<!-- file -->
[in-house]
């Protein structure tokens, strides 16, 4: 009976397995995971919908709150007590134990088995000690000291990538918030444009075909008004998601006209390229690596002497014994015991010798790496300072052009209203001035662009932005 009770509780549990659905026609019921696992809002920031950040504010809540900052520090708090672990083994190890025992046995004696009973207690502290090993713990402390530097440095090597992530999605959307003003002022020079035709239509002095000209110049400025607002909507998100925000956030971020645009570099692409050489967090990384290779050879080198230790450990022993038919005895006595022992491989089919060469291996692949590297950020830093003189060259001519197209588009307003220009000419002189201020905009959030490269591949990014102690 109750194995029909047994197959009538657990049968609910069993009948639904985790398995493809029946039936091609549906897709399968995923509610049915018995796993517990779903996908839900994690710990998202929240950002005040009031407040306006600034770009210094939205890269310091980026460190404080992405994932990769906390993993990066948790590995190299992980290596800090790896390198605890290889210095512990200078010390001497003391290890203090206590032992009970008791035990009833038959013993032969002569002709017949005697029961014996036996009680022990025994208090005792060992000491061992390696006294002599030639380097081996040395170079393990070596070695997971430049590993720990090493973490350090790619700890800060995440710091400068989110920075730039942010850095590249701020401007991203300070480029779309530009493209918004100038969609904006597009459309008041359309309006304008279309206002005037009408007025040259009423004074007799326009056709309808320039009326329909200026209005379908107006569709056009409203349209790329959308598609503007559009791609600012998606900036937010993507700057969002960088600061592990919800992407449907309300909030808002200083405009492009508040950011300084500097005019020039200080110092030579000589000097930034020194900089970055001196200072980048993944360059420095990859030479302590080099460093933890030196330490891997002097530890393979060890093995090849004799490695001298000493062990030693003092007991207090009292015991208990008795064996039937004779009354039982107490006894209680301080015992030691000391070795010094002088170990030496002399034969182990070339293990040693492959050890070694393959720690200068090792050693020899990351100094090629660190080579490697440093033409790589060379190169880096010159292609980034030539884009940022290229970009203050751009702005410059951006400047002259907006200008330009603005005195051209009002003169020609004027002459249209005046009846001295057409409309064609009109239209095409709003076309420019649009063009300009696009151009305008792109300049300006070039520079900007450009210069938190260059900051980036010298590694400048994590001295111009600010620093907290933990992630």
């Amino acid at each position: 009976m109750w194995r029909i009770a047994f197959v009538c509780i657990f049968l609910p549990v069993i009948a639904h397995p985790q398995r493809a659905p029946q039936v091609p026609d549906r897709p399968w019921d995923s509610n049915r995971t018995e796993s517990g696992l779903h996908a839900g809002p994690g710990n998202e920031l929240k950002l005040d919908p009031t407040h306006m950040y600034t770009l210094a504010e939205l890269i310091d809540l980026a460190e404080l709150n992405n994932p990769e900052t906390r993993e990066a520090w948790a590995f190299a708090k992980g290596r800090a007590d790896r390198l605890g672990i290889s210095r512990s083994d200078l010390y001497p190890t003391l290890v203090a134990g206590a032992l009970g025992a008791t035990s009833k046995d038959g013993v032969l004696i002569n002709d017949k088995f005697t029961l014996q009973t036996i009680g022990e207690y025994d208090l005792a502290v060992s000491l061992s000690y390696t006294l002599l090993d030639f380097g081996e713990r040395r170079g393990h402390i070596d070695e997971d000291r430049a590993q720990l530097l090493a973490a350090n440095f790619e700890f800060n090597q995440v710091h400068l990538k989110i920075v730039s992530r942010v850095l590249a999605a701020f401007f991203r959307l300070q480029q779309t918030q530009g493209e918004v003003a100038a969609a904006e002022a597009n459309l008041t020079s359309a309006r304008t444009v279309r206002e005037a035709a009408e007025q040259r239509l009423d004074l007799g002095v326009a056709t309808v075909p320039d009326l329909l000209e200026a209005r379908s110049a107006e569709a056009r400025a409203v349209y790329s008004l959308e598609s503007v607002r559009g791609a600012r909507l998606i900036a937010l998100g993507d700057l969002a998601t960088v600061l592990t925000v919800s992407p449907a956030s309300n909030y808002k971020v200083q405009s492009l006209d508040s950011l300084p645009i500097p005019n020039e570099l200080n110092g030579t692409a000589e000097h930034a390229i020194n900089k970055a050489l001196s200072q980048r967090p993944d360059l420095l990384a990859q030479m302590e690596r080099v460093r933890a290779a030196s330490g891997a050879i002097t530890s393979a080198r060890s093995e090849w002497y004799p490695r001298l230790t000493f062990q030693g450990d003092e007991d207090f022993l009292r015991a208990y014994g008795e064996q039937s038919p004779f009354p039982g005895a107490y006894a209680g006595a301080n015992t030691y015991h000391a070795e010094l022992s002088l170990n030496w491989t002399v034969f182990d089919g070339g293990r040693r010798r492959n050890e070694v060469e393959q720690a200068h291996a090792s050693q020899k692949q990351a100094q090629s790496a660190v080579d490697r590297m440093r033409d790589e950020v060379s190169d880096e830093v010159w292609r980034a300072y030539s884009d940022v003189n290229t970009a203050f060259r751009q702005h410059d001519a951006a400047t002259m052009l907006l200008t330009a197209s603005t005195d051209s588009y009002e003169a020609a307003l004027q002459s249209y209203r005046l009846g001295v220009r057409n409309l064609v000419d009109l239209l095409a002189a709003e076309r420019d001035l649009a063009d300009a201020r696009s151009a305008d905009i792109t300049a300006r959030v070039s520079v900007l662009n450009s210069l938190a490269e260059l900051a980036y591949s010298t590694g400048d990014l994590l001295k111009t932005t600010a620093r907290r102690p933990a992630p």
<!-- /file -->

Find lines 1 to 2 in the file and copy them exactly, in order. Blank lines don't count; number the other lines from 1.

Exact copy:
[in-house]
């Protein structure tokens, strides 16, 4: 009976397995995971919908709150007590134990088995000690000291990538918030444009075909008004998601006209390229690596002497014994015991010798790496300072052009209203001035662009932005 009770509780549990659905026609019921696992809002920031950040504010809540900052520090708090672990083994190890025992046995004696009973207690502290090993713990402390530097440095090597992530999605959307003003002022020079035709239509002095000209110049400025607002909507998100925000956030971020645009570099692409050489967090990384290779050879080198230790450990022993038919005895006595022992491989089919060469291996692949590297950020830093003189060259001519197209588009307003220009000419002189201020905009959030490269591949990014102690 109750194995029909047994197959009538657990049968609910069993009948639904985790398995493809029946039936091609549906897709399968995923509610049915018995796993517990779903996908839900994690710990998202929240950002005040009031407040306006600034770009210094939205890269310091980026460190404080992405994932990769906390993993990066948790590995190299992980290596800090790896390198605890290889210095512990200078010390001497003391290890203090206590032992009970008791035990009833038959013993032969002569002709017949005697029961014996036996009680022990025994208090005792060992000491061992390696006294002599030639380097081996040395170079393990070596070695997971430049590993720990090493973490350090790619700890800060995440710091400068989110920075730039942010850095590249701020401007991203300070480029779309530009493209918004100038969609904006597009459309008041359309309006304008279309206002005037009408007025040259009423004074007799326009056709309808320039009326329909200026209005379908107006569709056009409203349209790329959308598609503007559009791609600012998606900036937010993507700057969002960088600061592990919800992407449907309300909030808002200083405009492009508040950011300084500097005019020039200080110092030579000589000097930034020194900089970055001196200072980048993944360059420095990859030479302590080099460093933890030196330490891997002097530890393979060890093995090849004799490695001298000493062990030693003092007991207090009292015991208990008795064996039937004779009354039982107490006894209680301080015992030691000391070795010094002088170990030496002399034969182990070339293990040693492959050890070694393959720690200068090792050693020899990351100094090629660190080579490697440093033409790589060379190169880096010159292609980034030539884009940022290229970009203050751009702005410059951006400047002259907006200008330009603005005195051209009002003169020609004027002459249209005046009846001295057409409309064609009109239209095409709003076309420019649009063009300009696009151009305008792109300049300006070039520079900007450009210069938190260059900051980036010298590694400048994590001295111009600010620093907290933990992630």